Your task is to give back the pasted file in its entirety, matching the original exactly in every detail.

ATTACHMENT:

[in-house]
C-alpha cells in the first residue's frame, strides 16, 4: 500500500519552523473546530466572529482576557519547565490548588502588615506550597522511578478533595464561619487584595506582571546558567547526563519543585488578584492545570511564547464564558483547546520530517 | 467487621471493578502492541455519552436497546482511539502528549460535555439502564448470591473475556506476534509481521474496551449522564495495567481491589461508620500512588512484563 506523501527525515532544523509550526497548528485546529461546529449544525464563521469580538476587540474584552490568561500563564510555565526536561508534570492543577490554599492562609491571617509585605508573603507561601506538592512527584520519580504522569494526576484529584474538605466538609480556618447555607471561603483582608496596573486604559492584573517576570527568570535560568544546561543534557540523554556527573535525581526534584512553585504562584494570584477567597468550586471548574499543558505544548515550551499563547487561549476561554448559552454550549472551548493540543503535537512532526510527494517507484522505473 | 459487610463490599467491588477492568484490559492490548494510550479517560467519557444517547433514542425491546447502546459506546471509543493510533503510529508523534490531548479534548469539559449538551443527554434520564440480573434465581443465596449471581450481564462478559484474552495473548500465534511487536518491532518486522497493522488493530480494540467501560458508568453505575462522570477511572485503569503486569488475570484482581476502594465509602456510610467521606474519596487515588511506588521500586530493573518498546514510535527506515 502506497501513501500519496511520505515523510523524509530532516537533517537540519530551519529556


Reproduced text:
[in-house]
C-alpha cells in the first residue's frame, strides 16, 4: 500500500519552523473546530466572529482576557519547565490548588502588615506550597522511578478533595464561619487584595506582571546558567547526563519543585488578584492545570511564547464564558483547546520530517 | 467487621471493578502492541455519552436497546482511539502528549460535555439502564448470591473475556506476534509481521474496551449522564495495567481491589461508620500512588512484563 506523501527525515532544523509550526497548528485546529461546529449544525464563521469580538476587540474584552490568561500563564510555565526536561508534570492543577490554599492562609491571617509585605508573603507561601506538592512527584520519580504522569494526576484529584474538605466538609480556618447555607471561603483582608496596573486604559492584573517576570527568570535560568544546561543534557540523554556527573535525581526534584512553585504562584494570584477567597468550586471548574499543558505544548515550551499563547487561549476561554448559552454550549472551548493540543503535537512532526510527494517507484522505473 | 459487610463490599467491588477492568484490559492490548494510550479517560467519557444517547433514542425491546447502546459506546471509543493510533503510529508523534490531548479534548469539559449538551443527554434520564440480573434465581443465596449471581450481564462478559484474552495473548500465534511487536518491532518486522497493522488493530480494540467501560458508568453505575462522570477511572485503569503486569488475570484482581476502594465509602456510610467521606474519596487515588511506588521500586530493573518498546514510535527506515 502506497501513501500519496511520505515523510523524509530532516537533517537540519530551519529556